#789: That Greasy Kid Stuff by Janie Grant
Rose Marie Casilli was born in Patterson, New Jersey in 1945. A promotional piece for Janie Grant in Billboard Magazine from June 23, 1962, stated that her hobbies were “dancing, swimming and collecting records.” Billboard wrote, “she started singing when she was only 8, making her professional debut at a local dance revue. Gerry Granahan… was instrumental in capturing a recording contract for Miss Grant. He heard her singing at a party and brought her to Caprice where she auditioned for the company’s execs.” The Billboard article noted that she played guitar and wrote songs, including her Top 30 hit, “Triangle”, which peaked on the Billboard Hot 100 at #29. The person who “discovered” Janie Grant, Gerry Granahan, had a minor hit in 1958 called “No Chemise Please.” Granahan started a record label called Caprice. Janie Grant was 16 when her debut single made the Top Ten in Chicago, San Diego, San Francisco, Los Angeles, Tampa (FL), Vancouver (BC), Arkon and Columbus (OH), and Tucson and Phoenix (AZ).
In the book, One Hit Wonders, Gerry Granahan reveals that Rose Marie Casilli chose the stage name, Janie Grant. This was uncommon at the time, as so many aspiring recording artists were happy to let their record company execs make up a name for them. She struggled to get another hit. Her follow up, “Roller Coaster”, made the Top 40 in Montreal, but got hardly any airplay elsewhere. A third single, “Romeo”, made the Billboard Hot 100 but stalled at #75. It got some chart action in Vancouver peaking at #25. In each of her single releases Janie Grant vocalized “oh, oh, oh” and other fillers. She may have been a muse for female vocalists over the decades like Katy Perry who uses lots of “oh, oh, oh’s” to punctuate her hits.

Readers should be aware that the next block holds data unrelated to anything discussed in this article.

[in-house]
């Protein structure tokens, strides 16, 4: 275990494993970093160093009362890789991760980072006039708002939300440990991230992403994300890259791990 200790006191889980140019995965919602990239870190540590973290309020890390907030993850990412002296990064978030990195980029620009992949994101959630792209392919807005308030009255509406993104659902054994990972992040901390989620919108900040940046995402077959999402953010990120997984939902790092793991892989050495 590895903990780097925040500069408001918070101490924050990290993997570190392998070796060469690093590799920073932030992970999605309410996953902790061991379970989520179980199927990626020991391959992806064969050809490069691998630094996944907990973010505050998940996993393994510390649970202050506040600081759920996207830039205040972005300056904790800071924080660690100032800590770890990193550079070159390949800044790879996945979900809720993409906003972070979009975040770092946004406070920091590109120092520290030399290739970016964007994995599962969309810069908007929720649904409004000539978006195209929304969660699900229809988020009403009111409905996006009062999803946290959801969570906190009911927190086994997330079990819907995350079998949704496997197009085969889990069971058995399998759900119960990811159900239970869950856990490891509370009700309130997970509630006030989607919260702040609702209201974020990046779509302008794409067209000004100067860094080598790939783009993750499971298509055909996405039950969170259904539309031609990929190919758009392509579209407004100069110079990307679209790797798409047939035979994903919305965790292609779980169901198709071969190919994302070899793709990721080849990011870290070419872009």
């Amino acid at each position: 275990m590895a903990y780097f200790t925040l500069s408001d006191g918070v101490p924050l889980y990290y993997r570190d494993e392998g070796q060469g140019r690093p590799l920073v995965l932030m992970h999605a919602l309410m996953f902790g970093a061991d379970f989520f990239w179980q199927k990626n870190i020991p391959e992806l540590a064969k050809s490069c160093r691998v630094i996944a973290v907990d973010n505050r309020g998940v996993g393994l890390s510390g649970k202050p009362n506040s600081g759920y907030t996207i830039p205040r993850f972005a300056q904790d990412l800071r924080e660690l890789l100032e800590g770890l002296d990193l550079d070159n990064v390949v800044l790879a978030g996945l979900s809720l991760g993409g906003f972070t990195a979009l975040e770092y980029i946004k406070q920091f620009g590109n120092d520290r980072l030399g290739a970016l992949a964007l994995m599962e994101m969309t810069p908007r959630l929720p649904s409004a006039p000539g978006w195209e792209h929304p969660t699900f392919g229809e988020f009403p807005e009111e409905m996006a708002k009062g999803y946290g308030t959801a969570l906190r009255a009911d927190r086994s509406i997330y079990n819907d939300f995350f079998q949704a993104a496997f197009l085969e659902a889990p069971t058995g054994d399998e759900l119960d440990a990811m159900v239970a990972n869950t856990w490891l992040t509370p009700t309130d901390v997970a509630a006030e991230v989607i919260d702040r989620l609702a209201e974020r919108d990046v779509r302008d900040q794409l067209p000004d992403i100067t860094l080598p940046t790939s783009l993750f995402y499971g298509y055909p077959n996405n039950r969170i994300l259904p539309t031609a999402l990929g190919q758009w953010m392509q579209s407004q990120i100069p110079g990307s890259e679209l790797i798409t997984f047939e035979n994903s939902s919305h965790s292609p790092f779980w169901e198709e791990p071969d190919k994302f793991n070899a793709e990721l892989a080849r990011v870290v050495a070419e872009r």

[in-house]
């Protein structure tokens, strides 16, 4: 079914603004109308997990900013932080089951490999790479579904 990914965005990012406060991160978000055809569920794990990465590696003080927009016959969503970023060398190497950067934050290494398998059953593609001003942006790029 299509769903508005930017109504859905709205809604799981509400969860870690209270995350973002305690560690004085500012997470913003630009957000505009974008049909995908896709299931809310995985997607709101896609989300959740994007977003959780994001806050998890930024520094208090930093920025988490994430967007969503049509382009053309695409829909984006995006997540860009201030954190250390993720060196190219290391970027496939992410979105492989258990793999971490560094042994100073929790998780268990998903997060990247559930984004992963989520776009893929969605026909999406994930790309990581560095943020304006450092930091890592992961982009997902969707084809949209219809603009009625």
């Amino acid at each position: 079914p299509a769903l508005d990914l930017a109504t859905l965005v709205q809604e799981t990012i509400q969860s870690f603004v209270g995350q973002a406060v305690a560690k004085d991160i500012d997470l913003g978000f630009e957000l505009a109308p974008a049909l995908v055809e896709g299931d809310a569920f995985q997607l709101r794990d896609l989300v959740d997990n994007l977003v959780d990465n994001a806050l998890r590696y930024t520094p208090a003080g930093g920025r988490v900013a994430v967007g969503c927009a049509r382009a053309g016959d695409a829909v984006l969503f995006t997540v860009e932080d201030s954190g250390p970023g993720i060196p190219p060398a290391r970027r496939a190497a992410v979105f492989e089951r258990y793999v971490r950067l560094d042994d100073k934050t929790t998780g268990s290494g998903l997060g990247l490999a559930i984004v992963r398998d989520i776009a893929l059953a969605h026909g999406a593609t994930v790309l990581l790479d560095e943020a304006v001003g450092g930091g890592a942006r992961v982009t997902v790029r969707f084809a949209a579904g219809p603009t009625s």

“That Greasy Kid Stuff” was a novelty record about using too much hair gel. The song title became a tag line for a Vitalis commercial. Cleopatra floats down the Nile River with Mark Antony. Just when things are getting hot and heavy she discovers his hair is too greasy. Delilah finds that Samson also applying too much hair gel. Stanley in the jungles of Africa discovers that Dr. Livingstone is using that greasy kid stuff while exploring in the wilds of Africa. And in an encounter with then president of the United States, John F. Kennedy, Nikita Kruschev asks the American president if he is still using that greasy kid stuff.
Greasy Kid Stuff was a tag for a Vitalis men’s hair gel commercial from the 1950’s. Two football stars with the Green Bay Packers combed their hair, one with Vitalis and the other with a generic greasy kid stuff hair gel. Comparing combs, the two football players could easily see that the one comb had a whole whack of white cream on the comb while the comb that had Vitalis had no residue. Vitalis, the football players contended, kept your hair neat on the job or on a date. Time Magazine did an article detailing how, in the summer of 1962, two college students, Larry Frohman and Bill Cole, created a product for $50 and called it Greasy Kid Stuff. Its contents consisted mostly of lanolin and mineral oil with a few spices. They marketed their product through their company, Kid Stuff Products Inc. In only a few days they sold over 130,000 bottles and had to get more of their “hair gel” to market. The product was a fad built on the tagline from the Vitalis commercials. By the summer of 1963 the fad was over and the two college students resumed their studies, albeit with healthy bank balances.